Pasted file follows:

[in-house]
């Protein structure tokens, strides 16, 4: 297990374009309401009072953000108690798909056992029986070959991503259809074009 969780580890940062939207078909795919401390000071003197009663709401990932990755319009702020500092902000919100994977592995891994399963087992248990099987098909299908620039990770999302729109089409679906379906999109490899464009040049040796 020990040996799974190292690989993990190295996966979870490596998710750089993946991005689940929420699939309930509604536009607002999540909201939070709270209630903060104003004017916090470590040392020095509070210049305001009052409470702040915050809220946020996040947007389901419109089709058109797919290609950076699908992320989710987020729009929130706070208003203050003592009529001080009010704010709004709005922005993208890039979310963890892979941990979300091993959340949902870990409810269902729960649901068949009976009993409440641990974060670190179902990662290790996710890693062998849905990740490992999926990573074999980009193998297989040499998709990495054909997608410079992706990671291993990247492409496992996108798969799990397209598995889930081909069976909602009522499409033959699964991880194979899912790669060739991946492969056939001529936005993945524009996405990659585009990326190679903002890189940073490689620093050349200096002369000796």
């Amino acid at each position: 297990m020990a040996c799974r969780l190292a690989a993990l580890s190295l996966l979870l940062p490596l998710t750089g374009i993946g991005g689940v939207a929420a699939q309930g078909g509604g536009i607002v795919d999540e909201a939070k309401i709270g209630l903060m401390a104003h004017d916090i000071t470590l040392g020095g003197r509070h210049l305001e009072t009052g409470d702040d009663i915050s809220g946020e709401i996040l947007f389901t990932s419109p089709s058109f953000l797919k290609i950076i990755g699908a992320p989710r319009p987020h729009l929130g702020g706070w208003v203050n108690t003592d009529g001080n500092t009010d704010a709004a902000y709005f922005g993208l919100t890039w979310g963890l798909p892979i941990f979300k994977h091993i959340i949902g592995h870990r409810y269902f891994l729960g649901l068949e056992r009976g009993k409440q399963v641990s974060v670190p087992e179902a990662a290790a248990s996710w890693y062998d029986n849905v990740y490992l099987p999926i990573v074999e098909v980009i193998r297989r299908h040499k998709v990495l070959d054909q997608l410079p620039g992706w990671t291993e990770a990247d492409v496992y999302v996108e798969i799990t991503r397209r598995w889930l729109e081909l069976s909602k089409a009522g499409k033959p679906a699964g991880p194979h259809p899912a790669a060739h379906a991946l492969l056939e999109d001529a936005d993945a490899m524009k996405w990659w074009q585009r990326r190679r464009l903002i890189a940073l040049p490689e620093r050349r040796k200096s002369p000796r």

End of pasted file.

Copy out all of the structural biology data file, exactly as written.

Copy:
[in-house]
């Protein structure tokens, strides 16, 4: 297990374009309401009072953000108690798909056992029986070959991503259809074009 969780580890940062939207078909795919401390000071003197009663709401990932990755319009702020500092902000919100994977592995891994399963087992248990099987098909299908620039990770999302729109089409679906379906999109490899464009040049040796 020990040996799974190292690989993990190295996966979870490596998710750089993946991005689940929420699939309930509604536009607002999540909201939070709270209630903060104003004017916090470590040392020095509070210049305001009052409470702040915050809220946020996040947007389901419109089709058109797919290609950076699908992320989710987020729009929130706070208003203050003592009529001080009010704010709004709005922005993208890039979310963890892979941990979300091993959340949902870990409810269902729960649901068949009976009993409440641990974060670190179902990662290790996710890693062998849905990740490992999926990573074999980009193998297989040499998709990495054909997608410079992706990671291993990247492409496992996108798969799990397209598995889930081909069976909602009522499409033959699964991880194979899912790669060739991946492969056939001529936005993945524009996405990659585009990326190679903002890189940073490689620093050349200096002369000796």
């Amino acid at each position: 297990m020990a040996c799974r969780l190292a690989a993990l580890s190295l996966l979870l940062p490596l998710t750089g374009i993946g991005g689940v939207a929420a699939q309930g078909g509604g536009i607002v795919d999540e909201a939070k309401i709270g209630l903060m401390a104003h004017d916090i000071t470590l040392g020095g003197r509070h210049l305001e009072t009052g409470d702040d009663i915050s809220g946020e709401i996040l947007f389901t990932s419109p089709s058109f953000l797919k290609i950076i990755g699908a992320p989710r319009p987020h729009l929130g702020g706070w208003v203050n108690t003592d009529g001080n500092t009010d704010a709004a902000y709005f922005g993208l919100t890039w979310g963890l798909p892979i941990f979300k994977h091993i959340i949902g592995h870990r409810y269902f891994l729960g649901l068949e056992r009976g009993k409440q399963v641990s974060v670190p087992e179902a990662a290790a248990s996710w890693y062998d029986n849905v990740y490992l099987p999926i990573v074999e098909v980009i193998r297989r299908h040499k998709v990495l070959d054909q997608l410079p620039g992706w990671t291993e990770a990247d492409v496992y999302v996108e798969i799990t991503r397209r598995w889930l729109e081909l069976s909602k089409a009522g499409k033959p679906a699964g991880p194979h259809p899912a790669a060739h379906a991946l492969l056939e999109d001529a936005d993945a490899m524009k996405w990659w074009q585009r990326r190679r464009l903002i890189a940073l040049p490689e620093r050349r040796k200096s002369p000796r």